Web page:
Maruoka CastleSakai City, Fukui Prefecture

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Maruoka Castle DATA
TenshuExisting castle tower
Other nameKasumigajo
castle construction1576
address1-59 Kasumi-cho, Maruoka-cho, Sakai City, Fukui Prefecture
business hours8:30-17:00 (last entry 16:30)
Castle rest dayOpen all year round
Entrance feeAdults 450 yen / Children 150 yen

Maruoka Castle is one of the existing castle towers (12 existing castle towers) and the only one remaining in the Hokuriku region.

Access to Maruoka Castle
5 minutes walk from JR Maruoka Station by bus.

HISTORYMaruoka Castle is the only castle in Hokuriku that still has a castle tower.

Maruoka Castle is a Hirayama castle located in Kasumi, Maruoka-cho, Sakai City, Fukui Prefecture. Another name is ``Kajo''. Currently, only the castle tower exists, and it is designated as an important cultural property as the only existing castle tower in Hokuriku. During the Edo period, it functioned as the domain office of the Maruoka domain. Let's unravel the history of Maruoka Castle.

Maruoka Castle before the Edo period
Maruoka Castle was built in 1576 by Katsutoyo Shibata, nephew of Katsuie Shibata, a famous vassal of Oda Nobunaga. At the time it was built, it was treated as a branch castle of Kitanosho Castle, the residence of Katsuie Shibata.
The prevailing theory has been that the existing castle tower was built at this time for a long time. However, as a result of an academic investigation conducted by the Sakai City Board of Education in 2019, it was found that it was built during the Kanei era (1624-1644) of the Edo period.
The existing castle tower is an old-fashioned castle tower with a small watchtower with a wrap around the top of the main building, and is an old form even at the time it was built. It is a two-story, three-story building, and the first floor has an ``Ishiotoshi'' and ``Hazama''. The structure in which the first floor supports the second and third floors, rather than through pillars, is a structure rarely seen in other castle towers.
In addition, the stairs that go up from the first floor to the second floor are at an angle of 65 degrees, and the stairs that go up from the second floor to the third floor are at an angle of 67 degrees, which are rarely seen in other castles. While many of the castle towers built during the Edo period were extravagantly built to show off the dignity of the castle lord, Maruoka Castle can be said to be a castle prepared for actual battle.
Maruoka Castle in the Edo period
It is known that the castle tower of Maruoka Castle was rebuilt during the Kanei era, but no documents have been found to show this. Furthermore, there are no records of any major repairs being carried out, so research is still awaited to find out how Maruoka Castle changed during the Edo period.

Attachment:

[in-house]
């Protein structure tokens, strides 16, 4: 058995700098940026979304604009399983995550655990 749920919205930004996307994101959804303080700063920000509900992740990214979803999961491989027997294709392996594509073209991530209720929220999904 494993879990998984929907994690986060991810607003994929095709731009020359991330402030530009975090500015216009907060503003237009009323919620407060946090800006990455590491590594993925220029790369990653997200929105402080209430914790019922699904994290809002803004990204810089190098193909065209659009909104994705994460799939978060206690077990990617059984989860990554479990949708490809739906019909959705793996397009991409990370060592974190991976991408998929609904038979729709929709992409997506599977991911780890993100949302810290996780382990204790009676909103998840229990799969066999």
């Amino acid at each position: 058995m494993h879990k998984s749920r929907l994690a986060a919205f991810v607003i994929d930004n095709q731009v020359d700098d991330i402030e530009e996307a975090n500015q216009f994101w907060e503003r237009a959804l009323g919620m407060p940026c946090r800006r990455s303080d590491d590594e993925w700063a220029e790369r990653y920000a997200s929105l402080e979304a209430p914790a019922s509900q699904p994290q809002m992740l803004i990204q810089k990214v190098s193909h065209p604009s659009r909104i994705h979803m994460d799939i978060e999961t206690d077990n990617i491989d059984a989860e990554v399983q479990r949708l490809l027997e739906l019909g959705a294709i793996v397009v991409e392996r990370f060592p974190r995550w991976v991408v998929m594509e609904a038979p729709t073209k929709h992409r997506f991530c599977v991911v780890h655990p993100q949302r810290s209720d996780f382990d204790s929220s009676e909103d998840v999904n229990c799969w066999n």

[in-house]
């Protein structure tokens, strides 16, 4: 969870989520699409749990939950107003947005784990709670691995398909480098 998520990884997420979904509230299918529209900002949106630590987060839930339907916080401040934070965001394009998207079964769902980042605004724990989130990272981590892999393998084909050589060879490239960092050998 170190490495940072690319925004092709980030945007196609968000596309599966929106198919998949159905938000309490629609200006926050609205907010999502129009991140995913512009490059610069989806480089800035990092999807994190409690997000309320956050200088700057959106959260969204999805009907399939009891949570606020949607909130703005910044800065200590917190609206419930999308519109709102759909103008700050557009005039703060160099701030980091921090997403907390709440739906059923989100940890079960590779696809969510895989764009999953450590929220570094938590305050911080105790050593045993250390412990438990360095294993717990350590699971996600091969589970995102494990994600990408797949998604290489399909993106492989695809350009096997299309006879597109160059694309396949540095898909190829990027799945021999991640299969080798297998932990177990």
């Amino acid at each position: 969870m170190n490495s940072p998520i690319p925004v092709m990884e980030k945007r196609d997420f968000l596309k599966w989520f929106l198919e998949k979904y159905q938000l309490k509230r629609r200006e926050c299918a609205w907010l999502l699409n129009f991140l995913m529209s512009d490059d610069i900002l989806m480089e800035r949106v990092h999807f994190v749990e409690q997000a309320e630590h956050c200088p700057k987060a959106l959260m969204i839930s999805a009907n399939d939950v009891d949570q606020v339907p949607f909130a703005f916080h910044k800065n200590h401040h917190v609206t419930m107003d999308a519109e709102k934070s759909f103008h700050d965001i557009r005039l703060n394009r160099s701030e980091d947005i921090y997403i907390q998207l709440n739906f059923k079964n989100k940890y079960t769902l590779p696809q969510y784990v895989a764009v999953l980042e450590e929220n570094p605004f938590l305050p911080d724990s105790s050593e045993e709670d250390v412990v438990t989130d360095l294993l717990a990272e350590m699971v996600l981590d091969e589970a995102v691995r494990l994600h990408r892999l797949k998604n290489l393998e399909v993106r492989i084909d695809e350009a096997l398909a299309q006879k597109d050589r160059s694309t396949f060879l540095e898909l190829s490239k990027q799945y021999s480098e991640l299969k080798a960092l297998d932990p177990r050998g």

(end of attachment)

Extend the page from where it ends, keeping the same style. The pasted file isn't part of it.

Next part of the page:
Maruoka Castle after the Meiji era
In 1871, Maruoka Castle was abandoned due to the abolition of feudal domains and establishment of prefectures. The buildings other than the castle tower were gradually demolished, and the castle ruins were bought back by Maruoka City and turned into a castle park.
In 1934, the castle tower was designated as a national treasure based on the laws of the time.
In 1948, the castle tower collapsed due to the Fukui earthquake.
In 1949, the castle tower was once again designated as an important cultural property, and major restoration work began, led by Kenyo Tomokage, the town mayor at the time, and others.
Based on a survey prepared in 1942, it was beautifully restored using building materials from the castle tower that collapsed in 1950. This is Maruoka Castle, which is now regretted.
In 1990, the castle ruins park was selected as one of the top 100 cherry blossom viewing spots as Kasumigajo Park. Additionally, in 2006, it was selected as one of Japan's top 100 famous places.
Current Maruoka Castle
Today's Maruoka Castle is the only castle in the Hokuriku region with an existing castle tower and is a tourist attraction. If you pay the entrance fee, you can freely enter the castle tower and take photos. It is visited by many history buffs as it is one of the few places where you can see an actual castle built in the early Edo period. Additionally, part of the outer moat around the castle, which was reclaimed during the Meiji era, is still used as an irrigation canal. In addition, Shigetsugu Honda, who is famous for the letter that begins with ``The Beware of a Fire in the First Stroke'', once served as the lord of the castle, so a monument to the first letter was built, and the ``Japan's Shortest Letter Contest'' is held every year. There will also be a bulletin board displaying winning entries.

History of the Maruoka Domain, whose domain office is Maruoka Castle

Maruoka domainRuled by the Honda family and the Arima family.
The Maruoka domain was ruled by the Honda family and the Arima family until the end of the Edo period. Let's unravel the history of the Maruoka domain and what kind of domain it was. Maruoka Castle was built by the son (nephew) of Katsuie Shibata's sister until the Honda family established the Maruoka Domain.
Maruoka domain
Maruoka Domain DATA
Domain officeMaruoka Castle
old areaSakai District, Echizen Province
stone height40,000 koku
main lordHonda family/Arima family
Estimated population23,000 people (first year of the Meiji era)

Narishige Honda acquired 46,000 koku, which belonged to the Maruoka Castle of the Fukui clan, and put it in his possession. Next, Seijun Arima is included. The Arima family continues for eight generations.

Japanese Castle Photo Contest.03